One night our dog tried to get us out of the house, hours before the roof caved in, almost killing our son. We had no warning; no cracks or leaks. We thought the dog just wanted to go out and find a bitch in heat and didn’t listen to him. He kept looking at the ceiling and crying and trying to go out. He couldn’t have made it any clearer.
Before earthquakes, tornados, volcanoes and other natural or even unnatural disasters, some animal or some insect knows and tries to get out of the way of the impending disaster. We just have to learn how to read these signs and we might be able to save thousands of lives.
To continue the project and before it can become an official study, we need information. So we want information from farmers, fishermen, tribesmen, Native Indians, Bushman, hikers, anyone who has travelled and come in contact with people that live by nature and their livelihood depends on knowing what is going to happen; people without the aid of modern technology and whose information comes from nature itself.
The study would include cultural anthropology, psychology, ecology, meteorology, folklore, storytellers, travellers, historians and many other fields. It would make great field work for university students.
Any information would be useful so please send your stories to me at brbrnapier (at) yahoo (dot) com with the title ANIMALS AND WEATHER. Thank you all.

I have had good feedback from this post. Here are a few links on the subject:

Saturday, March 05, 2011

Manual Básica de la Hípica Terapéutica

I have written a manual in Spanish on the basics of therapeutic riding. I hope it will be in print by the end of April and can be presented at the Almería horse fair (Feria del Caballo y Vino: 28 April - 2 May). Here is the preface (I wrote the Spanish first, then translated it into English):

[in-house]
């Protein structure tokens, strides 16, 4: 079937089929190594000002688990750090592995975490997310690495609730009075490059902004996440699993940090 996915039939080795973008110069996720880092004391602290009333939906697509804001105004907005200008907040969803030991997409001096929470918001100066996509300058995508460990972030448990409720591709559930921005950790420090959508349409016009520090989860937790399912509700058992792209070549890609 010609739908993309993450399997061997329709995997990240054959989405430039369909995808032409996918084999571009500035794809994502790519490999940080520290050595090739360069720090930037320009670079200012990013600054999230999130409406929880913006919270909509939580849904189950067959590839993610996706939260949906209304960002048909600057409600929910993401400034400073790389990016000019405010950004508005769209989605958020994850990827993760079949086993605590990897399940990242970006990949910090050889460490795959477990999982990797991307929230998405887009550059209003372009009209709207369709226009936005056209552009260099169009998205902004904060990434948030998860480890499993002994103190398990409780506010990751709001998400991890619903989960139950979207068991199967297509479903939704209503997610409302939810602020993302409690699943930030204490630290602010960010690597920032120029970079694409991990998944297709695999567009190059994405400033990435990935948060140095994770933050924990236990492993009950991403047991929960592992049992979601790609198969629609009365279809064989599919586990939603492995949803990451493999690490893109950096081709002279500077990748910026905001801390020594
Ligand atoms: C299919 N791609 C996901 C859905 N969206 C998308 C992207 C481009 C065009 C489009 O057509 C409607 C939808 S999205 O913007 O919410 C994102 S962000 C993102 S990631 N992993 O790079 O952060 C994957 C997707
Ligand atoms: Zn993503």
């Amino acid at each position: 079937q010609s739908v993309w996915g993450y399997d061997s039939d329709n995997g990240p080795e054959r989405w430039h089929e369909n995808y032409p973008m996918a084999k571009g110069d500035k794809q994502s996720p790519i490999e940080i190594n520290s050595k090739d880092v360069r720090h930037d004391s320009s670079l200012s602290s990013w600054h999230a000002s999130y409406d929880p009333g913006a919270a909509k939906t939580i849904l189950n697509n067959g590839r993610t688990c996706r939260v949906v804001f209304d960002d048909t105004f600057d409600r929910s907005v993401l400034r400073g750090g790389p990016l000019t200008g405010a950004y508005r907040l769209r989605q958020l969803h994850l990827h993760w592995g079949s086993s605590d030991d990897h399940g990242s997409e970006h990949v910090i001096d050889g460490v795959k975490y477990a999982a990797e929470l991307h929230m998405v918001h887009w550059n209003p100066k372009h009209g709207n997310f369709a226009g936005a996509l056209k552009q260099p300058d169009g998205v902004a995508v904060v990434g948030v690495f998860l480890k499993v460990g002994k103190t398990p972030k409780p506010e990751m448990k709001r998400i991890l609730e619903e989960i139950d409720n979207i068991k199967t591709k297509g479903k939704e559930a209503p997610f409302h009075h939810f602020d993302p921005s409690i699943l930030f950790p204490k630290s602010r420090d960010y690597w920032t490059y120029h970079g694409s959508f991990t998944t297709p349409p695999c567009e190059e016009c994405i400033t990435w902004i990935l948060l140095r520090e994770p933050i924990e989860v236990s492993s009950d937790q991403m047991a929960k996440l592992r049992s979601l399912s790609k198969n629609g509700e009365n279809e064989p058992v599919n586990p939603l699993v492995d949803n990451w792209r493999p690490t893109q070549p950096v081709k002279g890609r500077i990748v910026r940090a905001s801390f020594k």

To succeed in any type of animal-assisted therapy, it is essential to have a good knowledge of your students and their problems. But even more important is to have a good knowledge of the animals with whom you work and of their psychology. The only way to get to know your animals is by spending time with them. Some things cannot be learned in a book...
All animals have a way to communicate their feelings and needs; it's your job to learn to understand them. For example: the eyes, ears, and muscles of a horse can all indicate if they are afraid or uncomfortable. The job of an animal assisted therapist is to get the most benefit for their students while keeping in mind the needs of the animal.
Always watch your surroundings. Hygiene and treatment of animals is most important, no matter if you're carrying small animals to a children's center, or using an assistance dog or engaged in therapeutic riding. Working with animals is never ending. When working with animals, those assistants to the therapist, you must continue their training and their care between sessions.
Working with animals requires seven days a week and three hundred and sixty five days a year. There is no rest when you work with animals, since they depend on you for their health, food, shelter and companionship. It is all worthwhile when you see the smiles on your students or clients and see the improvement in them. Also, you will know that the animals themselves receive pleasure in being helpers.

Para sacar beneficio en cualquier tipo de terapia asistida por animales, es esencial tener un buen conocimiento de tus alumnos y sus problemas. Más importante aun es de tener un buen conocimiento de los animales con quien trabajas y su psicología. La única manera de conseguirlo con tus animales, es pasar mucho tiempo con ellos. Hay cosas que no se aprenda en un libro.
Todos los animales tienen una manera de comunicar sus sentamientos y sus deseos, es tu trabajo aprender a entenderlos. Por ejemplo: los ojos, las orejas, y la musculatura de un caballo puede decirte si ellos tienen miedo o están incómodos. El trabajo de un terapeuta con animales es de sacar el máximo beneficio por su alumno mientras que mantiene en cuenta las necesidades del animal. Siempre hay que vigilar tu entorno. La higiene y tratamiento de los animales es de lo más importante; no importa si estas llevando animales pequeños a un centro de niños, utilizando un perro de asistencia o, haciendo la hípica terapéutica. El trabajo con los animales nunca termina.
Dentro del trabajo con animales, como ayudante al terapeuta, hay que seguir tanto a su adiestramiento como a su cuidado entre sesiones.
El trabajo con animales exige siete días de la semana y tres cientos sesenta y cinco días del año. No hay descanso cuando trabajas con animales, ya que ellos dependen de ti por su higiene, comida, cobijo y compañía. Vale la pena cuando ves las sonrisas de tus alumnos o clientes y ves el mejoramiento en ellos. También, la alegría de los animales siendo ayudantes.

For light relief, you might enjoy this short video: